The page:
The official embeds a Python interpreter (CPython 3.x). This makes sense from the perspective of a user, who's primary needs are to have an application which can be extended with scripts.

However from the perspective of a Python developer, it can be useful to being Blender into your existing scripts and access its feature set.

The option to build Blender as a Python module is not officially supported, in the sense isn't distributing it along with regular releases, Currently, its a build option you can enable, for your own use.


This is a build option to be able to import blender into python and access its modules

Possible uses include:

  • rendering animations.
  • image processing using Blender's compositor.
  • video editing (using Blender's sequencer).
  • importers, exporters (convert 3D file formats).
  • development, accessing bpy from Python IDE's and debugging tools for example.
  • automation.

This is mainly limited to features which can be usable in background mode, so you cant for instance do OpenGL preview renders.



get Python3.x-framework from and install it.


assuming you have a CMake out-of-source build setup, see:

Change these CMake options from the defaults:


Everything should build as normal except in the cmake directory you will have ./bin/ instead of ./bin/blender



System Wide Install

You may want to copy into the module to the systems Python path, eg:


For a system wide installation:


note, PYTHON_SITE_PACKAGES will be used as the target path, but this is auto detected, nevertheless, you may want to modify.

Once these optiosn are set, run:

 make install

Local Install

Alternately you might want to use your user Python path (see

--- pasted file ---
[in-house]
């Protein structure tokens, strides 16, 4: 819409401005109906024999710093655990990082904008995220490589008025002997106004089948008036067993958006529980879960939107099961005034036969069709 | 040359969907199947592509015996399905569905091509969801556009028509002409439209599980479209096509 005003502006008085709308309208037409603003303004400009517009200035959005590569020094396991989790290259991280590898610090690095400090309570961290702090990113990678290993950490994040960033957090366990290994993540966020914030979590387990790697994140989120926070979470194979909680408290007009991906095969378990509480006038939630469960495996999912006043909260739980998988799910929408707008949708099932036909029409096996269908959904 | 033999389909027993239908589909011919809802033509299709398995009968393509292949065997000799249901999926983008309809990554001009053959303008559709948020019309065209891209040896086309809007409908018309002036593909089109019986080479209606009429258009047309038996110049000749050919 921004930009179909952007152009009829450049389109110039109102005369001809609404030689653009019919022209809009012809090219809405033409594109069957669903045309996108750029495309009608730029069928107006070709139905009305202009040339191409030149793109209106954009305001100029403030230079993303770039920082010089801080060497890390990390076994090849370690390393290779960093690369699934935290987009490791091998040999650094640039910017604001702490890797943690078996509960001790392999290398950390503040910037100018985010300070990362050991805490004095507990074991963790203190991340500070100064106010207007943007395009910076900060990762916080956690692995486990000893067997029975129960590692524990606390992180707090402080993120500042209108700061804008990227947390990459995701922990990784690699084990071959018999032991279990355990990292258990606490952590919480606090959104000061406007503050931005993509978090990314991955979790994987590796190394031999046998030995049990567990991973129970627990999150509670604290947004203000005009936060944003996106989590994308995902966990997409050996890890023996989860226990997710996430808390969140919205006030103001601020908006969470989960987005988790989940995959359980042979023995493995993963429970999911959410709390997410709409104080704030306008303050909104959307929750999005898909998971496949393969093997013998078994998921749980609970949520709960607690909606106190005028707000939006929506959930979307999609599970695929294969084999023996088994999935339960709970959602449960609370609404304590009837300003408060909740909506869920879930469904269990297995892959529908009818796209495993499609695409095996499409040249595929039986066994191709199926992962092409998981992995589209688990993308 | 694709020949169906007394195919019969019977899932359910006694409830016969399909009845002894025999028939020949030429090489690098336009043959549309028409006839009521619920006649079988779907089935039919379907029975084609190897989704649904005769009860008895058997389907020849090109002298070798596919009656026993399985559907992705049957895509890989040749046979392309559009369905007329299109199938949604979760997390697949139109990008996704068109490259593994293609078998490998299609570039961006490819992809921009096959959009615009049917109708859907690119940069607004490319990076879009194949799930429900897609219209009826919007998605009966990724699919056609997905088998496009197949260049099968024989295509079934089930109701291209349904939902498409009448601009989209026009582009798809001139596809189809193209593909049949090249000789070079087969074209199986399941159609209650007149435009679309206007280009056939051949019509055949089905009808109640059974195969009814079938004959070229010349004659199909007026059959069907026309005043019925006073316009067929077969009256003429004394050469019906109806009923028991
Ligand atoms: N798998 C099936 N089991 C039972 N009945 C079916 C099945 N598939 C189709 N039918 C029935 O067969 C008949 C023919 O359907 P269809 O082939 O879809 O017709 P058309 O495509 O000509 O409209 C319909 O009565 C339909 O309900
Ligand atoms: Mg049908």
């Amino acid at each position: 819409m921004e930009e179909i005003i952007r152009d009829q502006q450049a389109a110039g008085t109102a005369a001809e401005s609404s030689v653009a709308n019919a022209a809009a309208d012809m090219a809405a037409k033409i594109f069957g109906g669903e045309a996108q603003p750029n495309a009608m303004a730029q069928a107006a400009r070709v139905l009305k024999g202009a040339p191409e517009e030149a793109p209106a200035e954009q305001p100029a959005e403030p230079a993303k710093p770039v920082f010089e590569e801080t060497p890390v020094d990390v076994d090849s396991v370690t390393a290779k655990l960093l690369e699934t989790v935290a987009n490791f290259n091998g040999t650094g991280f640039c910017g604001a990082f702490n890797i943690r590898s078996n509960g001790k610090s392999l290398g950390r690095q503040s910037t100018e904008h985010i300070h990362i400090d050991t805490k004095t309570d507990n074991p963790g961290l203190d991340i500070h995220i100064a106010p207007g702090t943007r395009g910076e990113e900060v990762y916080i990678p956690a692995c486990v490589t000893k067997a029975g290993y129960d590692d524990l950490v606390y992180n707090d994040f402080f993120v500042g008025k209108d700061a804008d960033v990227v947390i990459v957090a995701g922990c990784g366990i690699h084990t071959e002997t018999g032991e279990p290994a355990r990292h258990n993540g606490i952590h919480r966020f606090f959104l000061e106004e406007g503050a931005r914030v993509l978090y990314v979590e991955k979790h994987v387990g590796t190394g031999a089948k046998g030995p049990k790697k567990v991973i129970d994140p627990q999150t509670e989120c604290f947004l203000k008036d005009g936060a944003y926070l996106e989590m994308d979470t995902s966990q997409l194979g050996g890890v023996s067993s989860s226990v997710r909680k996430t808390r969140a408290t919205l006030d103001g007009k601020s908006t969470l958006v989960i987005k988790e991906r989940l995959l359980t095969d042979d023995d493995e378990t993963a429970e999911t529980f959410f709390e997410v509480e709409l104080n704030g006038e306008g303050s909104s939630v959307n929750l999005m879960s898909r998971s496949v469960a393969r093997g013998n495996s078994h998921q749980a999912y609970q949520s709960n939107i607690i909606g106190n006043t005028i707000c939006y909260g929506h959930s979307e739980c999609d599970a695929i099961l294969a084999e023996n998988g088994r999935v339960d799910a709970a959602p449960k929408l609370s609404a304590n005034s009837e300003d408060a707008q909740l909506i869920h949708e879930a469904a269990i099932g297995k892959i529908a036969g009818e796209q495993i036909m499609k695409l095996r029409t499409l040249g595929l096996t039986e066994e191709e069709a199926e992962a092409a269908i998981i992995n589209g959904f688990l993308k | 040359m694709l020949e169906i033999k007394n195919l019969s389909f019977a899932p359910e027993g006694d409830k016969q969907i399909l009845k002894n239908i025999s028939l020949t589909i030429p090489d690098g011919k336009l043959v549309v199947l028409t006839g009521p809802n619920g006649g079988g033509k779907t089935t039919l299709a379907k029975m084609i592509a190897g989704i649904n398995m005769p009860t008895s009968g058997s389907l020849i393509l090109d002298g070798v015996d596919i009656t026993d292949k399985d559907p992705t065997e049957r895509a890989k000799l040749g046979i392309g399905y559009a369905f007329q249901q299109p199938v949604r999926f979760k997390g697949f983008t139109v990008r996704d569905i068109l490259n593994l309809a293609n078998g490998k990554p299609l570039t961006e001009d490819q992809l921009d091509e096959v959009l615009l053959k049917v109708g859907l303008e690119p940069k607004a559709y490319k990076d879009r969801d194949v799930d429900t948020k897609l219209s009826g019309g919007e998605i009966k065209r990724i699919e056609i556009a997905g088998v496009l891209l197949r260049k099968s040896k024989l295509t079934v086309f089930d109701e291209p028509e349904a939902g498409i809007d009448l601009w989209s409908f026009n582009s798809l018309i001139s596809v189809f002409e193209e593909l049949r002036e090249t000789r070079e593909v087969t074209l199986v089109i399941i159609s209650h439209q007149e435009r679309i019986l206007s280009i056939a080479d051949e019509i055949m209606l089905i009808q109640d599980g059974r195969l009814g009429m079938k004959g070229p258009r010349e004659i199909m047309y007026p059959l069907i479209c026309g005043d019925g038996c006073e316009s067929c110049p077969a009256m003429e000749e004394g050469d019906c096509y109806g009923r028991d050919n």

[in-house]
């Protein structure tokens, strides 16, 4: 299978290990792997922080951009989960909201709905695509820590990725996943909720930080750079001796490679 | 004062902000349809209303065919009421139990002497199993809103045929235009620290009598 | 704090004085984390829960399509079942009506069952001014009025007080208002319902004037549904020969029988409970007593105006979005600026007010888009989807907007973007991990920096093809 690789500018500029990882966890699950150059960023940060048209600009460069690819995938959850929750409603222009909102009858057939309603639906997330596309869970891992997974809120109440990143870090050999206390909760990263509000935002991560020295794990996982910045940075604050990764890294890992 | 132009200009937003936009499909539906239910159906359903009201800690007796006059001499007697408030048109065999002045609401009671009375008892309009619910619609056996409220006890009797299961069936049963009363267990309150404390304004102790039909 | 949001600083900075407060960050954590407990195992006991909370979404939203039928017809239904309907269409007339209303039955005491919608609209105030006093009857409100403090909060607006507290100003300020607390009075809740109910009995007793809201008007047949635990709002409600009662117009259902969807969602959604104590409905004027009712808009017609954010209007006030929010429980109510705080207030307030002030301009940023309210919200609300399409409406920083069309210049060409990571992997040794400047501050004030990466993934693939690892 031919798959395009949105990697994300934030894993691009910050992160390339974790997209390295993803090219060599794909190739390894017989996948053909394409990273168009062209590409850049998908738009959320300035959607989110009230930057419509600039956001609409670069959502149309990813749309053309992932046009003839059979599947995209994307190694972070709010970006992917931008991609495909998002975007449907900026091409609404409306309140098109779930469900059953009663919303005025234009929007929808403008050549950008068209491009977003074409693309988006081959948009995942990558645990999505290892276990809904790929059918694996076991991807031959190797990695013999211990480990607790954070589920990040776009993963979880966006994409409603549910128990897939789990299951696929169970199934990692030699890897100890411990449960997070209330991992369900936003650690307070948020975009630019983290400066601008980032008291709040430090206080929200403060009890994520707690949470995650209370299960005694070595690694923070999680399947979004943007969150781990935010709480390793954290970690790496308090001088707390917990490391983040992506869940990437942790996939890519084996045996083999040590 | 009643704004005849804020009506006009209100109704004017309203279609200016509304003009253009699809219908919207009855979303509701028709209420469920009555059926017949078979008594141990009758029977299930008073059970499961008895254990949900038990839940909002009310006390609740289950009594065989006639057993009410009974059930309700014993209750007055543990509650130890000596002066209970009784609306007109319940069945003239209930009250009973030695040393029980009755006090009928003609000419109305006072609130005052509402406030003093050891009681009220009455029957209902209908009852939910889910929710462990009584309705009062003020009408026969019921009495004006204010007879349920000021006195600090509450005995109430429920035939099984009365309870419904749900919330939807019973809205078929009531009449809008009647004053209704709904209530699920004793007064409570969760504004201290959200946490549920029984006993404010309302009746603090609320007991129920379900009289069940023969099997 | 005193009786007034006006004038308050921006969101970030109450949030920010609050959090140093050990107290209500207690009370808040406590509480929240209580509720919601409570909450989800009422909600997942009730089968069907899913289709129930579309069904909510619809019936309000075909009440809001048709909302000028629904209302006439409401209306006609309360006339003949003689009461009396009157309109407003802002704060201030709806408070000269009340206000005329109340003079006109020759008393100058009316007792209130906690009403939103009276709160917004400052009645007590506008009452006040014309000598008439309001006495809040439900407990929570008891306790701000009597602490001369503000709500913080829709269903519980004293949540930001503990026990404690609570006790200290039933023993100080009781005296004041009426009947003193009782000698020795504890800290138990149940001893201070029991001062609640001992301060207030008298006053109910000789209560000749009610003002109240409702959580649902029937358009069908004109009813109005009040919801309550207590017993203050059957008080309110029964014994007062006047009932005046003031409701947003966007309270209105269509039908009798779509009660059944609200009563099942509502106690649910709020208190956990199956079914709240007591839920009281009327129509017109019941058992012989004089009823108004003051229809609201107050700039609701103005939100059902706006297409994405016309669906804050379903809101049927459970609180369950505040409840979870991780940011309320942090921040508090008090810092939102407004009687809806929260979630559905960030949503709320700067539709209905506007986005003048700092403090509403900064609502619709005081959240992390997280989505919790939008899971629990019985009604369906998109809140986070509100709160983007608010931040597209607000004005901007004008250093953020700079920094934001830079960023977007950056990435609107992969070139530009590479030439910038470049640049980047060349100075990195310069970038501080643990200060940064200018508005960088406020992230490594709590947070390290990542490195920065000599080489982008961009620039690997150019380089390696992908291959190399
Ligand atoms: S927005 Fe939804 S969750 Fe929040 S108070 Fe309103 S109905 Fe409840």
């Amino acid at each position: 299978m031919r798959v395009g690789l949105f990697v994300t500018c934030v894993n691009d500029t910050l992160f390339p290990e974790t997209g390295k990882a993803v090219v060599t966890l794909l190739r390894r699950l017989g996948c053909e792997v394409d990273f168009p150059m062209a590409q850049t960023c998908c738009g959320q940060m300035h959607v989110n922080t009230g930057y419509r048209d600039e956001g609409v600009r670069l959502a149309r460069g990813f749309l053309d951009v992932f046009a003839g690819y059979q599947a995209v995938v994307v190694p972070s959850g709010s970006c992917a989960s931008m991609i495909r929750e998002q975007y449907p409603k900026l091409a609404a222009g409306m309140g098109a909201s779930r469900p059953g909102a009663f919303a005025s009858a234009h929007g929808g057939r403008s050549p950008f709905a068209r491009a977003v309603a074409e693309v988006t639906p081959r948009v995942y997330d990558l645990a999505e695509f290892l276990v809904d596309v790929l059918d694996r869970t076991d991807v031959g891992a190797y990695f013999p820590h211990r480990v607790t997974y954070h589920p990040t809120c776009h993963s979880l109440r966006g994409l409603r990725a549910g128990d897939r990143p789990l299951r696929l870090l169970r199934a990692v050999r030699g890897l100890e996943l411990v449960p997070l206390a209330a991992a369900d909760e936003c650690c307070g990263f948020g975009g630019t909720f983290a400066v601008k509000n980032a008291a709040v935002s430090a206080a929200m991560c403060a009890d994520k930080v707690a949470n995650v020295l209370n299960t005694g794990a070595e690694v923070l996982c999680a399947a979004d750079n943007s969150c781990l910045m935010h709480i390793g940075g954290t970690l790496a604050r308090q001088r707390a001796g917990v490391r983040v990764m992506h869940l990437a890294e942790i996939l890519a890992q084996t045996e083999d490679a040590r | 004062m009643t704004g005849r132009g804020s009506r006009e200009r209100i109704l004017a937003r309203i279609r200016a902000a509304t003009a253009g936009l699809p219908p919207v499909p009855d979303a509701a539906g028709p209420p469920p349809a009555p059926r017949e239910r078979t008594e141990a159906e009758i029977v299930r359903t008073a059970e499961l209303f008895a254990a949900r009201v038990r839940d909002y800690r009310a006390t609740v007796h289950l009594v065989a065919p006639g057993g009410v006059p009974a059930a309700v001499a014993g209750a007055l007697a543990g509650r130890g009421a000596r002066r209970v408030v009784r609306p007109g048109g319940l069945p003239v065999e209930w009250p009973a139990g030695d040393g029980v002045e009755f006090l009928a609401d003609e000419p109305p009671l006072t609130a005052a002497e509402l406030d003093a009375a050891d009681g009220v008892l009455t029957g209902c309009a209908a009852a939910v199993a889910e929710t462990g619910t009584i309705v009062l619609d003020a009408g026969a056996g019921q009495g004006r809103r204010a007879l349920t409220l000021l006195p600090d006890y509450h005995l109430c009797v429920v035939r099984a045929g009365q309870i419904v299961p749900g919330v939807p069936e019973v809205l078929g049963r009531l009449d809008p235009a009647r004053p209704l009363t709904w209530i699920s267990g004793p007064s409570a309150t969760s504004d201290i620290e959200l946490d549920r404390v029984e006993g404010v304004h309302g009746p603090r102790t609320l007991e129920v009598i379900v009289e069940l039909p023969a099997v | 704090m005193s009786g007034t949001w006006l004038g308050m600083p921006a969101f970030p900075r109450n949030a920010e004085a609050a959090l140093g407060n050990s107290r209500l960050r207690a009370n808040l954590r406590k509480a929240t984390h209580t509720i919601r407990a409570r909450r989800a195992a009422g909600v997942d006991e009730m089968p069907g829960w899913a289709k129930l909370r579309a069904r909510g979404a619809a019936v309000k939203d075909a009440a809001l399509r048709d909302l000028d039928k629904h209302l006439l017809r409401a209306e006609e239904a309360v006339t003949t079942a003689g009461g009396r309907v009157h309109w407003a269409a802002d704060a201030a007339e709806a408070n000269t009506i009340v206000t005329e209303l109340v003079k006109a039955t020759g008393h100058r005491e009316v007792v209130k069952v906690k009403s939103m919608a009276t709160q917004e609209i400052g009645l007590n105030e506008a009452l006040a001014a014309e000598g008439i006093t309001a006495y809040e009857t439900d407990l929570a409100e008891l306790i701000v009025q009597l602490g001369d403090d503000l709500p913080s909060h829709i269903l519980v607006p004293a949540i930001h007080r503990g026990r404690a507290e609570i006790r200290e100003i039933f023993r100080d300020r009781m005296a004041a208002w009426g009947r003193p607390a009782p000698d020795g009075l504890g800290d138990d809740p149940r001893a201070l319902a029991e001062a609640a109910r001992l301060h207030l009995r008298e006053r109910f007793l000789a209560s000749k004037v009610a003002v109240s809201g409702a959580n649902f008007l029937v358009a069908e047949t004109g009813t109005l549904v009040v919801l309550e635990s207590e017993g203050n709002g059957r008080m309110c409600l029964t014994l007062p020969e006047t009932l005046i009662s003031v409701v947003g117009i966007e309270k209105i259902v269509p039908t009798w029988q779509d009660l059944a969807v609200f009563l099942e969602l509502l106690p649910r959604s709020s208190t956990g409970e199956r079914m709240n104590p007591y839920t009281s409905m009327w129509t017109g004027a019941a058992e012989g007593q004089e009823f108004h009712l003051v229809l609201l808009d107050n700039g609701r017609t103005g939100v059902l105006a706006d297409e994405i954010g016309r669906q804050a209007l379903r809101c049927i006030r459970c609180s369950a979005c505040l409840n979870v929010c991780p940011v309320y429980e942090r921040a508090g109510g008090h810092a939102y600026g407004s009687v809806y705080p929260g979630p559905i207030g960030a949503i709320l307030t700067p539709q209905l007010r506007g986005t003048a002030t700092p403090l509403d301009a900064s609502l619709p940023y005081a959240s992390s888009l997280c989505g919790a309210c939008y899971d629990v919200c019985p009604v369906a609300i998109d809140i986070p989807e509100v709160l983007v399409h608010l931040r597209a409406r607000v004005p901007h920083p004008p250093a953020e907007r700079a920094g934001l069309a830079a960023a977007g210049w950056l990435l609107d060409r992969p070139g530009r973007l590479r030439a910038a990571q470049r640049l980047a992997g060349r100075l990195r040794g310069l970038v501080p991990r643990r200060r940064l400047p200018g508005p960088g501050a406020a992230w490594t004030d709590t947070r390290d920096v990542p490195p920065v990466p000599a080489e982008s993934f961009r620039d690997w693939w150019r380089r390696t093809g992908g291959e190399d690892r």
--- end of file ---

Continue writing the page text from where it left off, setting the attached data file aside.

For a local install use the following options:


Once these optiosn are set, run:

 make install


copy bin\bpy.pyd C:\Python36\Lib\site-packages\
copy bin\*.dll C:\Python36\Lib\site-packages\
del C:\Python36\Lib\site-packages\python36.dll
xcopy /E bin\2.79 C:\Python36\


After compiling and "make install", copy needed files to your python framework

cp ./bin/ /Library/Frameworks/Python.framework/Versions/3.6/lib/python3.6/site-packages/
cp -R ./bin/2.79 /Library/Frameworks/Python.framework/Versions/3.6/lib/python3.6/site-packages/

Note. Unlike on *nix C:\Python36\2.79 is not in the site packages, this is because of a difference in how Windows finds the scripts path and should eventually be fixed.


This allows 'bpy' to be imported from python or other applications/IDE's which embed python, eg:

python -c "import bpy ; bpy.ops.render.render(write_still=True)"

This runs in background mode and has similar restrictions to running a script:

blender --background --python


  • The Python version requirements are the same with building a regular blender binary (if Blender us using Python3.6 then there is NO WAY to use another version - 2.7/3.2/3.4 will all fail).
  • On Windows, you probably won't want to use a debug build, since this requires a debug python installation (python36_d.dll rather then python36.dll), so while it can be made to work, its more trouble.